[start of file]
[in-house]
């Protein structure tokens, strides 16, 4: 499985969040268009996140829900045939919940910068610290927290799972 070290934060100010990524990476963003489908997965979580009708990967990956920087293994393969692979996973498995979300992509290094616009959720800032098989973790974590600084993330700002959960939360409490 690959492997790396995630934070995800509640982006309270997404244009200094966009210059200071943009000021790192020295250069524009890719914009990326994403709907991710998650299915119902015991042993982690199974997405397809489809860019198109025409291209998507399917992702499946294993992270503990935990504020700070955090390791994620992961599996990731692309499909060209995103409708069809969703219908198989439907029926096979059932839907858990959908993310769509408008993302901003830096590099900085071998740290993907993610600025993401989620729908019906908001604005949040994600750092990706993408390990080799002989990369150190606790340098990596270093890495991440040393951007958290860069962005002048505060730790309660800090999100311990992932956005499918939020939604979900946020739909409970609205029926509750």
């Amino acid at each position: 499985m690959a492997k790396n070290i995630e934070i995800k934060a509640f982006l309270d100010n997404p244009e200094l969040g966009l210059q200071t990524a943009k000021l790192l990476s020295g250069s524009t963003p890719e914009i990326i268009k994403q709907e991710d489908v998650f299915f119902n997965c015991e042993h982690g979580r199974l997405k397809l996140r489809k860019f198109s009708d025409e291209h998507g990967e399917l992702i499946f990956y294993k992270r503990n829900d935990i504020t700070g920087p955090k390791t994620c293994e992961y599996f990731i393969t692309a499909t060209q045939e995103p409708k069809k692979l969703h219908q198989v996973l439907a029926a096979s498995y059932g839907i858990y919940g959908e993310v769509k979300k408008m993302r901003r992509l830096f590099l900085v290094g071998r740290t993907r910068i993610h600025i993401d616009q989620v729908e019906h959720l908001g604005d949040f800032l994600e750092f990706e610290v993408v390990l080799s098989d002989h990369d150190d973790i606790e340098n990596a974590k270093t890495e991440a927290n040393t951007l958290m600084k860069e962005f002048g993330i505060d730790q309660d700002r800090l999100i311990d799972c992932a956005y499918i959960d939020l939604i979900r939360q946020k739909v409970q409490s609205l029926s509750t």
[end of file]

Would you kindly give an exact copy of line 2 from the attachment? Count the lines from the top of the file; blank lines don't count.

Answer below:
């Protein structure tokens, strides 16, 4: 499985969040268009996140829900045939919940910068610290927290799972 070290934060100010990524990476963003489908997965979580009708990967990956920087293994393969692979996973498995979300992509290094616009959720800032098989973790974590600084993330700002959960939360409490 690959492997790396995630934070995800509640982006309270997404244009200094966009210059200071943009000021790192020295250069524009890719914009990326994403709907991710998650299915119902015991042993982690199974997405397809489809860019198109025409291209998507399917992702499946294993992270503990935990504020700070955090390791994620992961599996990731692309499909060209995103409708069809969703219908198989439907029926096979059932839907858990959908993310769509408008993302901003830096590099900085071998740290993907993610600025993401989620729908019906908001604005949040994600750092990706993408390990080799002989990369150190606790340098990596270093890495991440040393951007958290860069962005002048505060730790309660800090999100311990992932956005499918939020939604979900946020739909409970609205029926509750």